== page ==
Conceptual Understanding of Problem Solving
Research at the secondary and even post-secondary level on understanding of basic concepts that are involved in solving biology, chemistry, and physics problems (many of which require the application of algebraic or other mathematical concepts) indicates that students do not understand the concepts. This is confirmed by many research studies on problem solving in which students solve problems aloud. Research shows that even though students frequently solve mathematical problems correctly, they are unable to answer conceptual questions on which the problems are based.
Although there is a limited amount of research to indicate that understanding basic concepts qualitatively improves mathematical problem solving, it appears that this would be the case, especially for solving higher-level problems. Problem- solving research has led to the identification of commonly held scientific misconceptions, and to the conclusion that addressing these misconceptions in instruction may help to improve students' problem-solving ability.
In The Classroom:
Many secondary students use algorithms to solve biology, chemistry, and physics problems that require the use of mathematics. They substitute data given in a problem into a formula (use the factor-label method, or a Punnett Square), perform appropriate mathematical operations, and arrive at a correct solution. However, when asked about the meaning of what they have done or requested to describe the variables and the relationship among the variables involved, they are unable to do so.
There is some evidence that having students perform numerous problems in this manner does not necessarily lead to conceptual understanding. If conceptual understanding is an expected outcome of science instruction, a more reasonable approach would be to first emphasize a qualitative understanding of the underlying concepts, including clarification of related student misconceptions. Then the use of mathematical problem solving should help provide students with deeper insight into the concepts.
For example, many students can calculate the density of a solid, yet when shown samples of identical mass but different volumes, are unable to serial order the samples by density. It is unlikely that having students solve numerous density problems by substituting values into the density formula will help them distinguish between density and volume.
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Individual differences in children's addition and subtraction knowledge
Cognitive Development, Vol. 19, Issue: 1, January - March, 2004. pp. 81-93
Canobi, Katherine H.
Relations among patterns of conceptual and procedural knowledge and grade were examined in 90 six- to eight-year-olds in order to explore addition and subtraction development. Conceptual knowledge was assessed by examining children's responses to pairs of problems reflecting various part-whole relations. Children solved related problems as part of a Problem-solving Task, judged, and explained part-whole relations in a Judgement Task. Children also solved a random set of addition and.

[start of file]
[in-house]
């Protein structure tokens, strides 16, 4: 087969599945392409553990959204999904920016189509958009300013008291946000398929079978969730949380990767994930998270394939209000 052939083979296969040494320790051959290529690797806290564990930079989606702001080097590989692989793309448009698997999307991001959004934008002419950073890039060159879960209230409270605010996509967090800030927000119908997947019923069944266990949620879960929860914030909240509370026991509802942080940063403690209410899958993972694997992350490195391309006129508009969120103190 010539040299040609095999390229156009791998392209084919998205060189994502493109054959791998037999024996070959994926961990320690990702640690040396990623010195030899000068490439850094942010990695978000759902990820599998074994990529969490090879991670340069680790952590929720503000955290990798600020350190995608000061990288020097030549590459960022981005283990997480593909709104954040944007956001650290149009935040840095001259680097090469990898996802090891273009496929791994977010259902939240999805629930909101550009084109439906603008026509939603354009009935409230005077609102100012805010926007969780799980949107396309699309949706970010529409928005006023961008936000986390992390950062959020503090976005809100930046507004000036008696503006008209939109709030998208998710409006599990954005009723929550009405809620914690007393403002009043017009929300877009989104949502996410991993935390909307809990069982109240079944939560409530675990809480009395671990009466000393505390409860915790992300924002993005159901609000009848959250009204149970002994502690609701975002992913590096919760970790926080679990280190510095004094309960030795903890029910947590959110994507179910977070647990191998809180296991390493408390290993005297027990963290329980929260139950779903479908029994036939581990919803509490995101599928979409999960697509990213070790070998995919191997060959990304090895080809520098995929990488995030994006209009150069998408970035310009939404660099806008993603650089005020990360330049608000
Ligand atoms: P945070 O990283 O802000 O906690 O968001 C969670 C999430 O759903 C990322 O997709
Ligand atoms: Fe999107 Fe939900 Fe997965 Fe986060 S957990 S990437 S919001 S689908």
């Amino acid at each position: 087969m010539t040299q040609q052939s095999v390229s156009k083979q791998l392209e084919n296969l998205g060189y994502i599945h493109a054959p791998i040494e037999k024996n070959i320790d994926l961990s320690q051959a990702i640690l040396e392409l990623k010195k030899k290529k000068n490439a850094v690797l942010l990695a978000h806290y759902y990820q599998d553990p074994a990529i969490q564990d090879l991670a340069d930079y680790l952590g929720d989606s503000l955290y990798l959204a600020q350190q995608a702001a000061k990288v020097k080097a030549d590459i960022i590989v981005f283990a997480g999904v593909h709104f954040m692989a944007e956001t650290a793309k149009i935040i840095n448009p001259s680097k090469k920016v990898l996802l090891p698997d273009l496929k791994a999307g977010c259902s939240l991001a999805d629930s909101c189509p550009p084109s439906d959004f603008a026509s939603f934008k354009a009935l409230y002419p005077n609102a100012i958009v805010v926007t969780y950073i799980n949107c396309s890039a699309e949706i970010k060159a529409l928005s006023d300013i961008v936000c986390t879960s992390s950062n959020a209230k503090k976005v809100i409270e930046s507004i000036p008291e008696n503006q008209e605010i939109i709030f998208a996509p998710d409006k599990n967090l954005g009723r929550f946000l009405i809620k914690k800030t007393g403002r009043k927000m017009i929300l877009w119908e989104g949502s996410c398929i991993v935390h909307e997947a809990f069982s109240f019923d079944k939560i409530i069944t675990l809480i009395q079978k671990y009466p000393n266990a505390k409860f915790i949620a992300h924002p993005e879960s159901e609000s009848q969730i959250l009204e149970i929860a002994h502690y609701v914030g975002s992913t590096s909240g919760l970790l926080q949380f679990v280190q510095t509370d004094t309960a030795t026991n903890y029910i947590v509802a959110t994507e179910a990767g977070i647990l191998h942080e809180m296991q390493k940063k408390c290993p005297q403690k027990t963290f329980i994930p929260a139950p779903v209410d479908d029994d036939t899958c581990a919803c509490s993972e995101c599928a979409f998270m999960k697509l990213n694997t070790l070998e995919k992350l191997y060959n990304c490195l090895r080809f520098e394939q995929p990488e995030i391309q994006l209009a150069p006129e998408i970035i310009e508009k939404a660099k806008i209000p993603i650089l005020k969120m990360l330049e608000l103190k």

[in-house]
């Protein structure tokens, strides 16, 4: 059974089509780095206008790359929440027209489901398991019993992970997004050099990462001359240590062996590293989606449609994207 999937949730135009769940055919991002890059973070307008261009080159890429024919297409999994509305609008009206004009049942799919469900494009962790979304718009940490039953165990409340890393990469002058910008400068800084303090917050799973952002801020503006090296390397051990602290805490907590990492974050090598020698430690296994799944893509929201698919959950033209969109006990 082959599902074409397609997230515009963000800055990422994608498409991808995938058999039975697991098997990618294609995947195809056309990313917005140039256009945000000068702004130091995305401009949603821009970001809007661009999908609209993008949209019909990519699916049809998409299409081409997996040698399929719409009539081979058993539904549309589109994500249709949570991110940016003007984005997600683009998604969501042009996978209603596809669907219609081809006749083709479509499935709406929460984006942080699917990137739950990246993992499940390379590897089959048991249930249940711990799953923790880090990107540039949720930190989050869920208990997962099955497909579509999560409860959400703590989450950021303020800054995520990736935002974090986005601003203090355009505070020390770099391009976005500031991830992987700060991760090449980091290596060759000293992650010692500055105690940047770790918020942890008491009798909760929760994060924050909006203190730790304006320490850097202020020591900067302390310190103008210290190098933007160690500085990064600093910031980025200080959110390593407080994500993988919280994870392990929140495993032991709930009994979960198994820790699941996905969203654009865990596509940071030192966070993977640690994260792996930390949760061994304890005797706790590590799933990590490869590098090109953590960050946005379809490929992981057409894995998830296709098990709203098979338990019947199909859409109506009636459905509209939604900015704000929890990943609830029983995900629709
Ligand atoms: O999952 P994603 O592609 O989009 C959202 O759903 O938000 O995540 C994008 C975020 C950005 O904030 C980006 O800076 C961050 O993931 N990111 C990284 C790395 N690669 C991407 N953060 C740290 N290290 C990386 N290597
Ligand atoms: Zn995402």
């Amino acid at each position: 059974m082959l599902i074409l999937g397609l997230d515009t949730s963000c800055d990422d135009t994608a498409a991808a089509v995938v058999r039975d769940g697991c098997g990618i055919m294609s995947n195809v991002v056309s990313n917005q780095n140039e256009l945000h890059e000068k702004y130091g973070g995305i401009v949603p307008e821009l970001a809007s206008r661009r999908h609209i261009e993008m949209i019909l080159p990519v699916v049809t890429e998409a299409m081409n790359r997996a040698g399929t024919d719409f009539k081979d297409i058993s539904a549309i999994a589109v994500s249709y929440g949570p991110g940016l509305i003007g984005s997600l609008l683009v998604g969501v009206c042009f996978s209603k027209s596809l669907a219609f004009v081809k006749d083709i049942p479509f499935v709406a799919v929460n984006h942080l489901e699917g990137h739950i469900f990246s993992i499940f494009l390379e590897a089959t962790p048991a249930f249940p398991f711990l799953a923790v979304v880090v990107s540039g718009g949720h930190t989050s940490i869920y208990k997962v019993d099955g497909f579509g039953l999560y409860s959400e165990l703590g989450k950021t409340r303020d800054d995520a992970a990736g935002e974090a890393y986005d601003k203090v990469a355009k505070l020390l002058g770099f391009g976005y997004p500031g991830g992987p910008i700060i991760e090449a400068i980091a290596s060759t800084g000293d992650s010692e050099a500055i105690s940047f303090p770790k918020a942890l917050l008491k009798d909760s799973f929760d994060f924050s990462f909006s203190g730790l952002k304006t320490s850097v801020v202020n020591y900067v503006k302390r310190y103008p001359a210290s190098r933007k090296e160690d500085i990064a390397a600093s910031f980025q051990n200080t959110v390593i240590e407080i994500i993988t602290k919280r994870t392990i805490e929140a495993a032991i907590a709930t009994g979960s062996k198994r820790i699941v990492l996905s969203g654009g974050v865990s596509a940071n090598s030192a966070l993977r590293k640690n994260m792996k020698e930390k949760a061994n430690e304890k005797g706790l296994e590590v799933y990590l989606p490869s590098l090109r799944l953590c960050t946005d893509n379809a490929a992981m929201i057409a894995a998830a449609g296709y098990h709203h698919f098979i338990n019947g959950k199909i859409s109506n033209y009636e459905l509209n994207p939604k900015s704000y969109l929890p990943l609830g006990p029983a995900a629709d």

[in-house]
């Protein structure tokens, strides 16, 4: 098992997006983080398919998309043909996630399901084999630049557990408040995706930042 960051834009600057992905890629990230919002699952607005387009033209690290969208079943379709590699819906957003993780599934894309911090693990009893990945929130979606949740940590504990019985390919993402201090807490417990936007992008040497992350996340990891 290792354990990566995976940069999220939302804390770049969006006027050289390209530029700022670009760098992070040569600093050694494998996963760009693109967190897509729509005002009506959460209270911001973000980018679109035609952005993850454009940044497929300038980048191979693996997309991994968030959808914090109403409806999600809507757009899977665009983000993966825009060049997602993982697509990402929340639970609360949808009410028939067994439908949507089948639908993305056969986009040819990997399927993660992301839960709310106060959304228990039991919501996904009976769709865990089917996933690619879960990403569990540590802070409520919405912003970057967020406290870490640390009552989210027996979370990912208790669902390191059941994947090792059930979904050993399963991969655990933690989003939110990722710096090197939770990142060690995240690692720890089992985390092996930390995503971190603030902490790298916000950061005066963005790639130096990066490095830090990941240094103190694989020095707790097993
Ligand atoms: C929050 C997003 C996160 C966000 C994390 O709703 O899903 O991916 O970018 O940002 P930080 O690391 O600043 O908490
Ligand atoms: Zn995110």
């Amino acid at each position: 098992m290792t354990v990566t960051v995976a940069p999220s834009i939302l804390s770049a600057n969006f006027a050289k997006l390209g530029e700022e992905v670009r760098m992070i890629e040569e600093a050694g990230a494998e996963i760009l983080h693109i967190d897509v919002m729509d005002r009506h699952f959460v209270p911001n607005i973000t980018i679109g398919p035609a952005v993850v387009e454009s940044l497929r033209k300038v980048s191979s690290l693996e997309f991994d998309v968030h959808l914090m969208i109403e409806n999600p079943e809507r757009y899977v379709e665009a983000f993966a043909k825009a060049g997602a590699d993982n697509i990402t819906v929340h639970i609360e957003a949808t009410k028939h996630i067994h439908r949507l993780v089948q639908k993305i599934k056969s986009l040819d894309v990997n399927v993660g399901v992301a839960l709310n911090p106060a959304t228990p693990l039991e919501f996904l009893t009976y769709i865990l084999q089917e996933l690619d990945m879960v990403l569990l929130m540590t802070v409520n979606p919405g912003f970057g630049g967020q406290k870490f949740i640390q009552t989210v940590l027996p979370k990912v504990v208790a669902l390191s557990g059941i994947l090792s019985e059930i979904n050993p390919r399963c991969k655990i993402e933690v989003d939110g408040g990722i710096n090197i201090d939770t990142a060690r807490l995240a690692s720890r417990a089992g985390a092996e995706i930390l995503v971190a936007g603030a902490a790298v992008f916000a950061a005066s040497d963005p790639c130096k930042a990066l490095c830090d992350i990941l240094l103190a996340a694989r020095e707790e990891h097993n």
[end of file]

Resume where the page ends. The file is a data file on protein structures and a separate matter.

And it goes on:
Acquiring an understanding of design: evidence from children's insight problem solving
Cognition, Vol. 89, Issue: 2, September, 2003. pp. 133-155
Defeyter, Margaret Anne; German, Tim P.
The human ability to make tools and use them to solve problems may not be zoologically unique, but it is certainly extraordinary. Yet little is known about the conceptual machinery that makes humans so competent at making and using tools. Do adults and children have concepts specialized for understanding human-made artifacts? If so, are these concepts deployed in attempts to solve novel problems? Here we present new data, derived from problem-solving experiments, which support the following..
The Cyclic Nature of Problem Solving: An Emergent Multidimensional Problem-Solving Framework
Educational Studies in Mathematics, Vol. 58, Issue: 1, January 2005. pp. 45 - 75
Carlson, Marilyn P.; Bloom, Irene
This paper describes the problem-solving behaviors of 12 mathematicians as they completed four mathematical tasks. The emergent problem-solving framework draws on the large body of research, as grounded by and modified in response to our close observations of these mathematicians. The resulting Multidimensional Problem-Solving Framework has four phases: orientation, planning, executing, and checking. Embedded in the framework are two cycles, each of which includes at least three of the four.
This paper analyzes the results of a national examination from the perspective of conceptual learning versus algorithmic problem solving.
A framework for thinking about knowledge and its organization is presented that can account for known expert-novice differences in knowledge storage and problem solving behavior. Interpreting any relationship between ability to answer qualitative and quantitative questions requires a model of cognition and that research should seek to develop assessments that monitor component aspects of developing expertise.